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20 Varieties of Solitude

seniorIn my previous post, I shared 6 psychological insights about solitude from the chapter, “Experiences of solitude,” by James Averill and Louise Sundararajan. It was one of my favorite chapters in the just-published collection, The Handbook of Solitude.

I have thought a lot about solitude, but I didn’t fully realize just how many different experiences of solitude there are until reading the chapter. Twenty of them are listed and described below. Statistical analyses showed that the experiences clustered into five groups, with a few of the experiences not fitting clearly into just one of the groups. (Those are listed under “other experiences of solitude.”)

In research by Yao Wang reviewed in the chapter, American and Chinese university students rated the desirability of the 20 different experiences of time alone. Using the American ratings, I have listed the five main groups in the order of desirability. So, for Americans, experiences of freedom were the most desirable experiences of being alone. Within each of the five groups, I also arranged the specific examples the same way – the ones rated most desirable by the Americans are listed first.

The American and Chinese ratings were most different for freedom and problem-solving. Americans found the experience of freedom especially more desirable than the Chinese did (though the Chinese rated it on the desirable end of the scale) and the Chinese rated the opportunity for problem-solving as more desirable than the Americans did.

1.      Freedom

Inner peace: “You feel calm and free from the pressures of everyday life.”

Freedom: “You feel free to do as you wish, without concern for social rules.”

Daydreaming: “You engage in fantasies where you could do anything you desire.”

2.    Enlightenment

Self-discovery: “You gain insight into your fundamental values and goals, unique strengths, and weaknesses.”

Enlightenment: “You gain better realization of life’s meaning and significance.”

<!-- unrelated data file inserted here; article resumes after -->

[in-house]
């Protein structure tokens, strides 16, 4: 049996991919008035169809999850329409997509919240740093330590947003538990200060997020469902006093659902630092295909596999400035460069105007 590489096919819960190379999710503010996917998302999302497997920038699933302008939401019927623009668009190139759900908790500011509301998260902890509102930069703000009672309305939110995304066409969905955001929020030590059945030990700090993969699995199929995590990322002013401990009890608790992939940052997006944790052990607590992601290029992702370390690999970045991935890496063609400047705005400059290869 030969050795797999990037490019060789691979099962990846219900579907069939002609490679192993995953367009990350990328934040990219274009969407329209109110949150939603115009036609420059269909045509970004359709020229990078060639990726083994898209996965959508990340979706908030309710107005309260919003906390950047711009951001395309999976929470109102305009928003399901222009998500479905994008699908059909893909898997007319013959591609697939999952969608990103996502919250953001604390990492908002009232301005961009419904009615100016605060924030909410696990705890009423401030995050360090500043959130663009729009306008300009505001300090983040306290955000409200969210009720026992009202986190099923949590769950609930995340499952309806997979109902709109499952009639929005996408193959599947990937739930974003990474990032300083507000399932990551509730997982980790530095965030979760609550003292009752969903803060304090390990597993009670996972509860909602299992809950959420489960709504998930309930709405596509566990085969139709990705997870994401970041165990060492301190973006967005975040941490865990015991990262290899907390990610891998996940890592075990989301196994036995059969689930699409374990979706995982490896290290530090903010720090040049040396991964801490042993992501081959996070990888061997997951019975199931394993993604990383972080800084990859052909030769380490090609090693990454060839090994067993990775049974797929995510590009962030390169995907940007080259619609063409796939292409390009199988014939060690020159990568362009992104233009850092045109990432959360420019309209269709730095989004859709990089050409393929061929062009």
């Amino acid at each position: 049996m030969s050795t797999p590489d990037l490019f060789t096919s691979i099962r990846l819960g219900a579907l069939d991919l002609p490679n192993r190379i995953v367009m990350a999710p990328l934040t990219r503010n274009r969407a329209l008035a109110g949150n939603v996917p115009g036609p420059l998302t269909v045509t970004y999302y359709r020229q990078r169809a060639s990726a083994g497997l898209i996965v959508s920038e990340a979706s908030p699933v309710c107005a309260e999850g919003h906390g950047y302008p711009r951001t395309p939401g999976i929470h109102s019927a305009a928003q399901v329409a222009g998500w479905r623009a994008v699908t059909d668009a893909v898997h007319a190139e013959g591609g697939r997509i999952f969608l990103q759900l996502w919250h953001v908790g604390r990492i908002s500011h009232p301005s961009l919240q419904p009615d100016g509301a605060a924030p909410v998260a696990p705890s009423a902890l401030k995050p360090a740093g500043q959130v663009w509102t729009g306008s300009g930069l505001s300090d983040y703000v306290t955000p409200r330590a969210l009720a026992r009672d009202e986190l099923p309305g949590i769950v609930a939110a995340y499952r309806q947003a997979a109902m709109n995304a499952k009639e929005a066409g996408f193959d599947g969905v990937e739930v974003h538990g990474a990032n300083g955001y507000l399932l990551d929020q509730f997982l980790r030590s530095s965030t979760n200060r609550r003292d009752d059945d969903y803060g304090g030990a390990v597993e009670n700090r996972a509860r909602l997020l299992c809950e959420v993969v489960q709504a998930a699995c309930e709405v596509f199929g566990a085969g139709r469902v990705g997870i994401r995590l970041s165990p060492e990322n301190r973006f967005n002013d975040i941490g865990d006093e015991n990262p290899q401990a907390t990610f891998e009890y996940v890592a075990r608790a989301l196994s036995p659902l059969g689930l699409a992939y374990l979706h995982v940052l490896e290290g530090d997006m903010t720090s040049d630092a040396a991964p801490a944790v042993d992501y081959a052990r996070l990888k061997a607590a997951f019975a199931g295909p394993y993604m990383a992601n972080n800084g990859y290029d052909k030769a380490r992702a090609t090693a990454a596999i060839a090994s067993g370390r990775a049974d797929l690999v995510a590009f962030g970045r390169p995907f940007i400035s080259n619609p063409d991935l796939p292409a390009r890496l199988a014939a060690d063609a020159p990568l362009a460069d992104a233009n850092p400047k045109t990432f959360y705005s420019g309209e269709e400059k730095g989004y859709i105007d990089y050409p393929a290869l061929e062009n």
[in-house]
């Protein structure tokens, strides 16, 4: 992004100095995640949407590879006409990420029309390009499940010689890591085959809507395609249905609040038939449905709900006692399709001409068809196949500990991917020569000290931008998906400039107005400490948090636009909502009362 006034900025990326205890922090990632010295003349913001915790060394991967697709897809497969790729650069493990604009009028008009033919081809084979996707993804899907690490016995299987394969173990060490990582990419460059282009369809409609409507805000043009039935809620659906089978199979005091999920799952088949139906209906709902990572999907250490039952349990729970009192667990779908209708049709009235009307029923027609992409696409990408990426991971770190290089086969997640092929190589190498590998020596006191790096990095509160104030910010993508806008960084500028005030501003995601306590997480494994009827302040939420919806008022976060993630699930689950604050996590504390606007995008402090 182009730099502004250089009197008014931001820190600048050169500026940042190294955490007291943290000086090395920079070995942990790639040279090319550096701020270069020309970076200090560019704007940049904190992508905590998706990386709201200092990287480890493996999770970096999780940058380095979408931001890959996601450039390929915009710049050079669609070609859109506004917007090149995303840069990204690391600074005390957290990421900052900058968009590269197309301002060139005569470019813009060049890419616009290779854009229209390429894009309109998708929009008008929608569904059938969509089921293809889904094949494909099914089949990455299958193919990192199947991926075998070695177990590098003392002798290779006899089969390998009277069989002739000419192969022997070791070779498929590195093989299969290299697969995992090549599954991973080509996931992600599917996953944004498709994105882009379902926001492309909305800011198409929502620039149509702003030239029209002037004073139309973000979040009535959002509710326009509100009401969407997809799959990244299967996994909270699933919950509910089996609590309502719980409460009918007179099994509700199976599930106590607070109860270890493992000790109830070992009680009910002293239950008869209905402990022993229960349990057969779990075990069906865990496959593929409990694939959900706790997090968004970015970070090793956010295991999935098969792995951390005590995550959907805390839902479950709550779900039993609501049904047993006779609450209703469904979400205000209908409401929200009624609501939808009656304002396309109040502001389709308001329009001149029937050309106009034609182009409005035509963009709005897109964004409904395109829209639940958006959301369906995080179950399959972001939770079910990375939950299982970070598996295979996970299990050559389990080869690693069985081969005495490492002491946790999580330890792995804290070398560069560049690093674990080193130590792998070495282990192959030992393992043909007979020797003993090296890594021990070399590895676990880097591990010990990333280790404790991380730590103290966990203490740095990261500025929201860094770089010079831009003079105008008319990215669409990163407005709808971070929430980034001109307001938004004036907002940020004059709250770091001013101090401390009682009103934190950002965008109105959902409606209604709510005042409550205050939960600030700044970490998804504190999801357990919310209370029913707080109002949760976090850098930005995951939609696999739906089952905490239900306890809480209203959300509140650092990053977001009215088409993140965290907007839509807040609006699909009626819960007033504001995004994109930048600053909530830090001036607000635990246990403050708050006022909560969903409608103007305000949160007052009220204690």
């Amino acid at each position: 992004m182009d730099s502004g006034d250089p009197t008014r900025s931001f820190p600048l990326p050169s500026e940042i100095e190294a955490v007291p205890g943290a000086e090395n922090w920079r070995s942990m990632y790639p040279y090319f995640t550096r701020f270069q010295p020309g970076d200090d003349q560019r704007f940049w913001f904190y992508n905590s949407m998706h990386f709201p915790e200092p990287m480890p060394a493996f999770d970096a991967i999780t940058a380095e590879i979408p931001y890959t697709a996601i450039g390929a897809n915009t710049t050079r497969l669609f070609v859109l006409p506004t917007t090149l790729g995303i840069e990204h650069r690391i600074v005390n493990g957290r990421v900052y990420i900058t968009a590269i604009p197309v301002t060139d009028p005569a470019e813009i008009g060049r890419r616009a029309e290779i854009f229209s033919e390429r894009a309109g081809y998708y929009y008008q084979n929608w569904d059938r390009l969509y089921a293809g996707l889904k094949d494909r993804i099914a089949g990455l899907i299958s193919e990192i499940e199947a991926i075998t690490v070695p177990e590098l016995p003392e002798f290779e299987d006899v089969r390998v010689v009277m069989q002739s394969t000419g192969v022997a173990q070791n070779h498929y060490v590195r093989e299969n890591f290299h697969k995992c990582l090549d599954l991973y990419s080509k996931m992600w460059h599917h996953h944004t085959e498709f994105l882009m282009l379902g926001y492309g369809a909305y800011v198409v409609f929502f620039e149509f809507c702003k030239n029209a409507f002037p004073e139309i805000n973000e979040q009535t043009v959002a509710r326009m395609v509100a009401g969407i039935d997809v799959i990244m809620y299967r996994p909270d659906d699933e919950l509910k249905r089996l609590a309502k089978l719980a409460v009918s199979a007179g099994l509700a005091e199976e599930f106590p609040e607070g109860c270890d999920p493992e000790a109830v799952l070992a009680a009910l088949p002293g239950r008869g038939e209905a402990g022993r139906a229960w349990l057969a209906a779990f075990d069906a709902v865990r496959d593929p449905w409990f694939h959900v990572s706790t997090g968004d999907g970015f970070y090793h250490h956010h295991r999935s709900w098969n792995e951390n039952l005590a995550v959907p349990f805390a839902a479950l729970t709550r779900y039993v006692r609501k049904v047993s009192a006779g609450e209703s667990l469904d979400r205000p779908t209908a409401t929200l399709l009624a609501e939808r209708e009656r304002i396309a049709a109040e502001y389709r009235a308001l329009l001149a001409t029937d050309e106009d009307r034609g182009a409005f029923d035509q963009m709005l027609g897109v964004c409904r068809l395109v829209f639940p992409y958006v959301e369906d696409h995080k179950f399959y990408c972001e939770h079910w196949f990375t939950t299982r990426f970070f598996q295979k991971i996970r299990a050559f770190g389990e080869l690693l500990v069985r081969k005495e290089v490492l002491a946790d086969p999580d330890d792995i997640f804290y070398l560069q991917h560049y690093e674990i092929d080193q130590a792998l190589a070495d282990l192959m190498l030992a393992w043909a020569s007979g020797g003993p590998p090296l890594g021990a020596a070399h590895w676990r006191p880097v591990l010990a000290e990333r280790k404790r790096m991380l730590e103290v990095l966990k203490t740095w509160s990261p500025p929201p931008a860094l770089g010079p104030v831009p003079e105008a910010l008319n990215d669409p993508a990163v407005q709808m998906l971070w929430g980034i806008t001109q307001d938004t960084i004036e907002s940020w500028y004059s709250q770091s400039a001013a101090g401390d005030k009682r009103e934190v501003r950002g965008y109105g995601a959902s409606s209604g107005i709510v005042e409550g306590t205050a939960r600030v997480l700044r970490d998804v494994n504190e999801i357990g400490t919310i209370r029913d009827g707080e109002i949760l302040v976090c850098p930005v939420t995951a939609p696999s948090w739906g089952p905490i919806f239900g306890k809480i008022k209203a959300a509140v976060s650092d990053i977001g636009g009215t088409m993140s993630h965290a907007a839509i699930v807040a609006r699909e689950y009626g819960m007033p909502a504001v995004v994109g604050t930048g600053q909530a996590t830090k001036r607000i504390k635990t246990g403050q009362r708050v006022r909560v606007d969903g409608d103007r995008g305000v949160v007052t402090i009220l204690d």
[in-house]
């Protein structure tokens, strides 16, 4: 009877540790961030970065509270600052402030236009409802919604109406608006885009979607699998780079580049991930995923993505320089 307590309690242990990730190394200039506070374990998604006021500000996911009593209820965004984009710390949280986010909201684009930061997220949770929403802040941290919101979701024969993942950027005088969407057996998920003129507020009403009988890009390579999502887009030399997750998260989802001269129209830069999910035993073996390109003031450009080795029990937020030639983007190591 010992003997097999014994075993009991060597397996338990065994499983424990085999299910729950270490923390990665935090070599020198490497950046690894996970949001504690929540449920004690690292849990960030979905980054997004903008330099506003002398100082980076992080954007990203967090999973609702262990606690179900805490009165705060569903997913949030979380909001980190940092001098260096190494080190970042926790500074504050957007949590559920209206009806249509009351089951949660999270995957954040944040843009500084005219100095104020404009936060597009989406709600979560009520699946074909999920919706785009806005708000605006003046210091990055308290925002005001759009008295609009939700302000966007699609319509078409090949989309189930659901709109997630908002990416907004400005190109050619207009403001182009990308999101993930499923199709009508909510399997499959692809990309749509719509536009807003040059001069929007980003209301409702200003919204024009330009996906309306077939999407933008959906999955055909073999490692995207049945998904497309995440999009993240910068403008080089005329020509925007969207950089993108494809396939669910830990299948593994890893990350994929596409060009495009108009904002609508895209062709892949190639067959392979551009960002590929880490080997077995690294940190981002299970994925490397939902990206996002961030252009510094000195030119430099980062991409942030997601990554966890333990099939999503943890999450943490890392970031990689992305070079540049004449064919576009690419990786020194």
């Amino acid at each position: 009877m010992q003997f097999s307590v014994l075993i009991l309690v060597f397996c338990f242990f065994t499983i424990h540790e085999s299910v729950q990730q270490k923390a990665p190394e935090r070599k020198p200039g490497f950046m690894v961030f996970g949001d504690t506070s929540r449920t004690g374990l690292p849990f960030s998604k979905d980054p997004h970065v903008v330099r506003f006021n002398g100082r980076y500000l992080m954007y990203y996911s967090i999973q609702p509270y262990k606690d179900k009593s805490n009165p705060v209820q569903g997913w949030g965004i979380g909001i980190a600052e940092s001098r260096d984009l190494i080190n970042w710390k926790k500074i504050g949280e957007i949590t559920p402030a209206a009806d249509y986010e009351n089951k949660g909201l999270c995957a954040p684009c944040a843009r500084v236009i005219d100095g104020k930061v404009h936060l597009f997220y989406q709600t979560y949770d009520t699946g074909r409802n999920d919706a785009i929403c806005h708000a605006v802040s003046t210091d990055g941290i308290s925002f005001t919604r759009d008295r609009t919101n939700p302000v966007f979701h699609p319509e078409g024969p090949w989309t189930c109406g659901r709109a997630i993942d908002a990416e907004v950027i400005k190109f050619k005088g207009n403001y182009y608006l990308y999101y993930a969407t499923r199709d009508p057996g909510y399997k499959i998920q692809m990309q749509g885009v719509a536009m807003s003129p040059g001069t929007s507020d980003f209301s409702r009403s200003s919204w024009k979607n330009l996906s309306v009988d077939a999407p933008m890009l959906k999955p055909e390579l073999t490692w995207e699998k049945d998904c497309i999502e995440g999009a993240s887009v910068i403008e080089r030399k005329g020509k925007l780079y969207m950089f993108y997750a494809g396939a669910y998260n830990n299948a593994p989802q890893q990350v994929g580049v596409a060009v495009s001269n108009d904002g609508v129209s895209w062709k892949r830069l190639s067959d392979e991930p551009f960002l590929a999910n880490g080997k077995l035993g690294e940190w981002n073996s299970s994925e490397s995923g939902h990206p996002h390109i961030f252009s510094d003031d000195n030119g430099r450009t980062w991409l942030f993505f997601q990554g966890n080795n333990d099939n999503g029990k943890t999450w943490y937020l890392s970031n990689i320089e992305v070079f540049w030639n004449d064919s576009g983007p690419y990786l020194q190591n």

Emotional refinement: “Being alone provides an opportunity to cultivate and refine your emotions.”

Self-enrichment: “You use the time to enrich yourself and to broaden your perspective.”

Creativity:  “Being alone stimulates novel ideas or innovative ways of expressing yourself.”

Problem-solving: “You think about specific problems and plan a course of action.”

3.   Intimacy

Reminiscence: “You recall events you have experienced or people you have known.”

Intimacy: “You feel especially close to someone you care about.”

4.   Relaxation

Relaxation: “You use the time to rest or sleep and to recharge.”

Recreation: “You engage in distracting activities, for example, watch television and surf the web.”

5.   Loneliness

Alienation: “You feel isolated from the rest of society, left out, and forgotten.”

Boredom: “You wish for something to occupy your mind.”

Loneliness: “You feel unappreciated, depressed, anxious, and lonely.”

Other Experiences of Solitude

Harmony: “Everything seems interconnected with everything else; you are in balance with the world.”

Self-transcendence: “As in meditation, you have a sense of transcending everyday distinctions and concerns.”

Heightened sensory awareness: “Sights and sounds seem magnified; you observe small things that you ordinarily wouldn’t notice.”

Longing:  “Yearning for people or things beyond your reach at the moment.”

Solitude image available from Shutterstock.

20 Varieties of Solitude


Bella DePaulo, Ph.D

Bella DePaulo (Ph.D., Harvard; Academic Affiliate, Psychological and Brain Sciences, UC Santa Barbara), an expert on single life, is the author of several books, including "Singled Out: How Singles Are Stereotyped, Stigmatized, and Ignored, and Still Live Happily Ever After" and "How We Live Now: Redefining Home and Family in the 21st Century." Her TEDx talk is "What no one ever told you about people who are single," https://www.youtube.com/watch?v=lyZysfafOAs. Dr. DePaulo has discussed singles and single life on radio and television, including NPR and CNN, and her work has been described in newspapers such as the New York Times, the Washington Post, the Wall Street Journal, and USA Today, and magazines such as Time, Atlantic, the Week, More, the Nation, Business Week, AARP Magazine, and Newsweek. Dr. DePaulo is in her sixties. She has always been single and always will be. She is "single at heart" -- single is how she lives her best and most meaningful life. Visit her website at www.BellaDePaulo.com.


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APA Reference
DePaulo, B. (2014). 20 Varieties of Solitude. Psych Central. Retrieved on February 17, 2020, from https://blogs.psychcentral.com/single-at-heart/2014/02/20-varieties-of-solitude/

 

Last updated: 26 Feb 2014
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